Definition from Wiktionary, the free dictionary
Jump to: navigation, search


An arrow symbol.
Two arrows (projectiles) in a target.

Etymology 1[edit]

From Middle English arow, arwe, from Old English earh, arewe, arwe, from Proto-Germanic *arhwō, from Proto-Indo-European *h₂érkʷo-(bow, arrow). Cognate with Faroese ørv, ørvur(arrow), Icelandic ör(arrow), örvar(arrows), Gothic 𐌰𐍂𐍈𐌰𐌶𐌽𐌰(arƕazna, a dart), Latin arquus, arcus(bow).



arrow ‎(plural arrows)

  1. A projectile consisting of a shaft, a point and a tail with stabilizing fins that is shot from a bow.
    • 1879, Richard Jefferies, The Amateur Poacher, chapterII:
      Orion hit a rabbit once; but though sore wounded it got to the bury, and, struggling in, the arrow caught the side of the hole and was drawn out. Indeed, a nail filed sharp is not of much avail as an arrowhead; you must have it barbed, and that was a little beyond our skill.
  2. A sign or symbol used to indicate a direction (e.g. ).
  3. (graph theory) A directed edge.
  4. (colloquial, darts) A dart.
  5. (computing) The -> symbol, which has specific meanings in various programming languages.
Derived terms[edit]
See also[edit]
The translations below need to be checked and inserted above into the appropriate translation tables, removing any numbers. Numbers do not necessarily match those in definitions. See instructions at Help:How to check translations.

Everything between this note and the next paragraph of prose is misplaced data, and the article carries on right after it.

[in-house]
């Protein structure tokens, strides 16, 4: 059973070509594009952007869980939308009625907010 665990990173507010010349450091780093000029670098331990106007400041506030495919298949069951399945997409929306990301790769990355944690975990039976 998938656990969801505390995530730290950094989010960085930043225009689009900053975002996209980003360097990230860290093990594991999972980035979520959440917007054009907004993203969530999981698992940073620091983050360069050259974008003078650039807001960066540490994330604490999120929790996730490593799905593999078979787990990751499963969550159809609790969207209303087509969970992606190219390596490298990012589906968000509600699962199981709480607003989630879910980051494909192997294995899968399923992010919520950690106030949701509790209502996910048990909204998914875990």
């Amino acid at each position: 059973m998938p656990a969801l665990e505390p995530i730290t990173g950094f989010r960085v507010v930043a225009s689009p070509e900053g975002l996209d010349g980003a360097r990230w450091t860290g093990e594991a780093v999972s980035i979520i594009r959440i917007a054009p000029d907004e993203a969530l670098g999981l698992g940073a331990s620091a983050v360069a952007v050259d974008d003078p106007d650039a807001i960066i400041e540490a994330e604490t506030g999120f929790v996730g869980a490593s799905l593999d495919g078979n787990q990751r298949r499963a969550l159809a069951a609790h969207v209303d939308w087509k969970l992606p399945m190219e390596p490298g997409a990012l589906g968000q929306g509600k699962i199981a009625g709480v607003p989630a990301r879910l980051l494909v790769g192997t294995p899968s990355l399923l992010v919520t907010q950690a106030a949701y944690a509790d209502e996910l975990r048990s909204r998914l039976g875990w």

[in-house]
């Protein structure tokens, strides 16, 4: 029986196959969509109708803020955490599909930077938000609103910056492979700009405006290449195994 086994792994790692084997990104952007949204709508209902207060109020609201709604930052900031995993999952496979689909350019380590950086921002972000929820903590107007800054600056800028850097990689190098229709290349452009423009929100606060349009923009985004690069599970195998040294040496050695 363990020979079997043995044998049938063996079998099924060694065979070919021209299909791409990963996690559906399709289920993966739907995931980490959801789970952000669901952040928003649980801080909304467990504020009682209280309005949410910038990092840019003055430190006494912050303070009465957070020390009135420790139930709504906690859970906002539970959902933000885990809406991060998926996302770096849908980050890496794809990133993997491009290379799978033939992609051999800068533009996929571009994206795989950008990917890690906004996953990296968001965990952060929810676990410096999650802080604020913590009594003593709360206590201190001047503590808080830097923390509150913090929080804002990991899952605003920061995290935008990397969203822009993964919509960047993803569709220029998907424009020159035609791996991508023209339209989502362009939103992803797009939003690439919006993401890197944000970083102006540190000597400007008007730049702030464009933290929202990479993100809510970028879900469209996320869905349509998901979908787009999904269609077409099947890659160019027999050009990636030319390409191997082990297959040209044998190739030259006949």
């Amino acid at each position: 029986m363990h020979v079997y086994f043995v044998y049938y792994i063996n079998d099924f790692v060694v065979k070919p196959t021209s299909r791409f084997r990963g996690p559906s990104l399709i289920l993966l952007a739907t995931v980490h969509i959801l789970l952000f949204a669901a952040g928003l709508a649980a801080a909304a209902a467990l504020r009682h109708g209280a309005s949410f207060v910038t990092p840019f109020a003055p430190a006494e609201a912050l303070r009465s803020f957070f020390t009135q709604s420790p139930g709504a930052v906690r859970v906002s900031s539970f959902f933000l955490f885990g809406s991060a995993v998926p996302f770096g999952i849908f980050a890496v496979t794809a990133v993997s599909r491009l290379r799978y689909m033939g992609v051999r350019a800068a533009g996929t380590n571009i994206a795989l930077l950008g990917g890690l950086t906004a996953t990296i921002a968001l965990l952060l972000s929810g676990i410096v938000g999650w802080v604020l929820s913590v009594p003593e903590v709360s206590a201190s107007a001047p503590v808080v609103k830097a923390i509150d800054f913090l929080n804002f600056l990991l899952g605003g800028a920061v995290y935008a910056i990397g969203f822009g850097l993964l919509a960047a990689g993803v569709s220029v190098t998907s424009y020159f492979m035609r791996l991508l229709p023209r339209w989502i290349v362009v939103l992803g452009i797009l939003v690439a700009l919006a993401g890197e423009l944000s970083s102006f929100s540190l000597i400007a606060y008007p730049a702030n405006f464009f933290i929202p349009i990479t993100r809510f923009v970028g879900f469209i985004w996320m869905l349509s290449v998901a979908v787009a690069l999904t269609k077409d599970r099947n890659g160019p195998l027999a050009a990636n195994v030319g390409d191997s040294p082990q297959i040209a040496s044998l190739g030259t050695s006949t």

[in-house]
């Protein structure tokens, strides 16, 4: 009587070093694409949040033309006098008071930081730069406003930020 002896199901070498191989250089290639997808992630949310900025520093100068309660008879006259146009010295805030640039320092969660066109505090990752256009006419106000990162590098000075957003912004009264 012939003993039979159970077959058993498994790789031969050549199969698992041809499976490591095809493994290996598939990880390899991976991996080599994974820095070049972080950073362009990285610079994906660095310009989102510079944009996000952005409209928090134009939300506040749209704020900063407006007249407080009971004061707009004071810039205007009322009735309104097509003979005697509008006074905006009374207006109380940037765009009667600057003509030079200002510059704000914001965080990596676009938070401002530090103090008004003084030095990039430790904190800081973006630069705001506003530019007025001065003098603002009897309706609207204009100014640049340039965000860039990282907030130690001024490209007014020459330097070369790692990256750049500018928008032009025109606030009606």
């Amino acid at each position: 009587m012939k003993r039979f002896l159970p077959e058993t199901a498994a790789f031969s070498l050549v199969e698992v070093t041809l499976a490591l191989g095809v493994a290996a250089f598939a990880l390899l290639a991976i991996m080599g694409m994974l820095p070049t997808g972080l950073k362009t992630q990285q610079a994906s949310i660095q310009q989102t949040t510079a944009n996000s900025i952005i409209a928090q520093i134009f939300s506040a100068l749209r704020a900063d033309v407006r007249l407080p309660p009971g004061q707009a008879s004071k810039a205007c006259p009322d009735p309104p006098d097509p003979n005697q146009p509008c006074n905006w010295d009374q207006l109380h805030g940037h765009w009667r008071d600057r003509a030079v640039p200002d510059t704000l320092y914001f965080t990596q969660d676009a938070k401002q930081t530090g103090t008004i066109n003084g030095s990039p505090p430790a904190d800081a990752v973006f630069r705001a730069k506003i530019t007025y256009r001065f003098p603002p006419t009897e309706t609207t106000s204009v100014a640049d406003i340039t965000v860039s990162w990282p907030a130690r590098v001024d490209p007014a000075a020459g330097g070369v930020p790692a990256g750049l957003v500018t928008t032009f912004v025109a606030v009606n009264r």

arrow ‎(third-person singular simple present arrows, present participle arrowing, simple past and past participle arrowed)

  1. To move swiftly and directly (like an arrow)
  2. To let fly swiftly and directly
    • 2012 April 9, Mandeep Sanghera, “Tottenham 1 - 2 Norwich”, in BBC Sport[1]:
      Jermain Defoe dinked in an equaliser and Gareth Bale hit the crossbar for the hosts before Elliott Bennett arrowed in Norwich's winner.

Etymology 2[edit]

Representing pronunciation.



  1. (obsolete) Contraction of ever a (sometimes used with a redundant a or an).
    • 1749, Henry Fielding, Tom Jones, Folio Society 1973, page 153:
      though he hath lived here this many years, I don't believe there is arrow a servant in the house ever saw the colour of his money.